The word “hacking” has become a household term. “Hackers” are villains in the news media and when companies are “hacked” they lose public confidence. A hack is not a computer-specific word. Any workaround that does not use the accepted, standard or legal method is a hack. That’s why it used to be an insult to call an amateur a “hack”. They are not doing their job in the traditional way, but instead use shortcuts.
Only a minority of hacking activities are illegal. Many people implement “life hacks” such as tying two extension cords together to prevent them unplugging when pulled. I personally visit Lifehacker.com on a weekly basis. Hacks will either use an item in a way that was not intended, or make an item last longer than originally designed, or allow you to do a task faster than the traditional means.
That is why we call cybercriminals “hackers”: because they are not entering a computer system using a standard interface or with the proper authority. The common person thinks the hacker uses fancy computer programs to circumvent password protections or to disguise their location and identity because that is how it works in the movies.
Some hackers, however, enter those protected systems using the standard procedure because they obtained a password. One way to obtain a password or other information is what is called Phishing which is a kind of Social Engineering or Human Hacking.
Customer service reps and assistants are often targeted by hackers because they are trying to be helpful to hundreds of legitimate requests every day. Once in a while, a call (or email) comes in that looks like a person is in trouble and they just need a bit of information (such as that password, bank account number, or contact name) that would solve their problem. So the hacker gets the information they need without using any programming skills, just a good scam.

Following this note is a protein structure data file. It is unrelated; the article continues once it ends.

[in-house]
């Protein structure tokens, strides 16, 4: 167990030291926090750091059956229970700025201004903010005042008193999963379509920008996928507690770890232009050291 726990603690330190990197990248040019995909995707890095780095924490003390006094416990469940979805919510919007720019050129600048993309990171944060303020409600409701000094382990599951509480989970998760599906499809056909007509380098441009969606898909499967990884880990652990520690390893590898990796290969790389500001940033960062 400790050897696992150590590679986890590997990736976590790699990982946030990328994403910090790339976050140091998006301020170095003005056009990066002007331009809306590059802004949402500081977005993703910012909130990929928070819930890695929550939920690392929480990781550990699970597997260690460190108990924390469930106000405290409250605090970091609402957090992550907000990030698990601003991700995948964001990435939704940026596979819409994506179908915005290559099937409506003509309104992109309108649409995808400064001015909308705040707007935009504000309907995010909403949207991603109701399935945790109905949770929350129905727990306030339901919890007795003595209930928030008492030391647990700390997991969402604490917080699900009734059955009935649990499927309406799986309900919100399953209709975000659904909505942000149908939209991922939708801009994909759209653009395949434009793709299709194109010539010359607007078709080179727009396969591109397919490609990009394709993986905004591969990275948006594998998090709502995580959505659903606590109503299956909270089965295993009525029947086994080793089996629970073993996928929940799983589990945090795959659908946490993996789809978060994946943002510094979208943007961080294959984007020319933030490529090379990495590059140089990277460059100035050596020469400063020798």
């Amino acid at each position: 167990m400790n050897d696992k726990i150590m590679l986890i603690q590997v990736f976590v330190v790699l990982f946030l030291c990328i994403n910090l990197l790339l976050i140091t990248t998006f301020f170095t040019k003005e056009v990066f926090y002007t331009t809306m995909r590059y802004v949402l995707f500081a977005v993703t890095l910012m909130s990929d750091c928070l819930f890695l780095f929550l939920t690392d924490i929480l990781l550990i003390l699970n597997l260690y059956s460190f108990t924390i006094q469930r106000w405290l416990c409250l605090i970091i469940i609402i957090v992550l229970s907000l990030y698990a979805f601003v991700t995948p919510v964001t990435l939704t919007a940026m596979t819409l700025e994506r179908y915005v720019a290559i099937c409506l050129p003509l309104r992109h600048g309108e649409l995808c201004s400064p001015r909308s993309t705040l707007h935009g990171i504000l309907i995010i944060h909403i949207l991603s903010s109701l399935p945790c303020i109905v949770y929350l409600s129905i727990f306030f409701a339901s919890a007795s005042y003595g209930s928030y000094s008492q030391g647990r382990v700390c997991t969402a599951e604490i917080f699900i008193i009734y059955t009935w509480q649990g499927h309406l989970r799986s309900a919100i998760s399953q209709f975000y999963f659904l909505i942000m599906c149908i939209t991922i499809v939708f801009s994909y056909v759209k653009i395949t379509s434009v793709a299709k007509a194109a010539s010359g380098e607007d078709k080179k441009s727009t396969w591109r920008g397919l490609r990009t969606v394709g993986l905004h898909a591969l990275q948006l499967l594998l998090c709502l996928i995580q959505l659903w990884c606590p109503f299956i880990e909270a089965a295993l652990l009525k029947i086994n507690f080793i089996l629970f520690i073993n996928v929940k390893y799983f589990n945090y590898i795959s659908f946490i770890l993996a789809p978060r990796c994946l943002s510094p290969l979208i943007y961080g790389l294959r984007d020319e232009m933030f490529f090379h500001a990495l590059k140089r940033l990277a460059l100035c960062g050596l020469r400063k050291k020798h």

Imran Ahmad of Miller Thomson LLP analyzed the case of Apache Corp. v. Great American Insurance Company in an article on Mondaq.com entitled “Does Your Insurance Cover Phishing Scam? It May Not.”
The 5th Circuit reversed the district court’s finding made in favor of Apache. It found that the loss was not the result of a “direct” use of a computer so as to be covered under the “computer-fraud” provision.
Mr. Ahmad makes the case that:
This case underscores the narrow judicial interpretation that may be afforded to crime policy “computer fraud” provisions which effectively constrains the computer-fraud coverage to “hacking” type events. From a Canadian perspective, the question is whether Canadian courts and insurance companies would similarly interpret “computer fraud” provisions of insurance policies if faced with a similar set of facts as in Apache.
Clearly, it is important for a business to have insurance against hacking and other breaches of cybersecurity. However, just because a fraudster uses email does not make it a case of computer fraud; it remains general fraud.
In related news, on January 19, 2017, the Canadian Securities Administrators (CSA) published Multilateral Staff Notice 51-347 — Disclosure of cyber security risks and incidents which was explained by Bradley J. Freedman and Joseph DiPonio in their article “Cyber Risk Management — Regulatory Guidance For Reporting Issuers’ Continuous Disclosure Of Cybersecurity Risks And Incidents” (Mondaq.com)
Under this regime, companies who issue shares to the public are expected to comply with continuous disclosure by issuing quarterly and annual reports, as well as prompt reporting of cybersecurity breaches by issuing press releases.
So, are they going to report phishing? The employee who accidentally leaked the information wouldn’t know they’d done something wrong until the information was used for theft or fraud, and sometimes not even then. We mainly know that phishing works because security experts have demonstrated it, not because any specific security breach could be shown to be due to a phishing scam.
Hmm. I feel like I missed an opportunity for a pun about holding your breath under water or fishing because it’s mostly sitting in a boat waiting.